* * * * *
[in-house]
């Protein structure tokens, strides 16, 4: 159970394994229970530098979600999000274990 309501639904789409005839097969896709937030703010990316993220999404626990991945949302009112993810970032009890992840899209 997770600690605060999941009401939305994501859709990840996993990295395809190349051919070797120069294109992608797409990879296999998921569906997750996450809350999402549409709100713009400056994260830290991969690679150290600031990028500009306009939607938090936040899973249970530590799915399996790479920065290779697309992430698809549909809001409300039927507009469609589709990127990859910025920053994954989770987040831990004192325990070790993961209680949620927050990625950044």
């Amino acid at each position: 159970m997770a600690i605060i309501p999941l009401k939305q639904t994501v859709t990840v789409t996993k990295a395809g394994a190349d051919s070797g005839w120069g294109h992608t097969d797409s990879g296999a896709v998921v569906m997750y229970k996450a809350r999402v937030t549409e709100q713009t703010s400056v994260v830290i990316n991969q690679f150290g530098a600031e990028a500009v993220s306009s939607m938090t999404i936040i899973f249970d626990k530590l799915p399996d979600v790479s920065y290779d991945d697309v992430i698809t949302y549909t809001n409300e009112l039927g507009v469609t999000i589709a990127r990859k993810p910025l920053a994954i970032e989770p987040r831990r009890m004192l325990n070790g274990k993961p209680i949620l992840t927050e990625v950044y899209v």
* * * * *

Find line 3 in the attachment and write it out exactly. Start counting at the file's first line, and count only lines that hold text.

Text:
């Amino acid at each position: 159970m997770a600690i605060i309501p999941l009401k939305q639904t994501v859709t990840v789409t996993k990295a395809g394994a190349d051919s070797g005839w120069g294109h992608t097969d797409s990879g296999a896709v998921v569906m997750y229970k996450a809350r999402v937030t549409e709100q713009t703010s400056v994260v830290i990316n991969q690679f150290g530098a600031e990028a500009v993220s306009s939607m938090t999404i936040i899973f249970d626990k530590l799915p399996d979600v790479s920065y290779d991945d697309v992430i698809t949302y549909t809001n409300e009112l039927g507009v469609t999000i589709a990127r990859k993810p910025l920053a994954i970032e989770p987040r831990r009890m004192l325990n070790g274990k993961p209680i949620l992840t927050e990625v950044y899209v």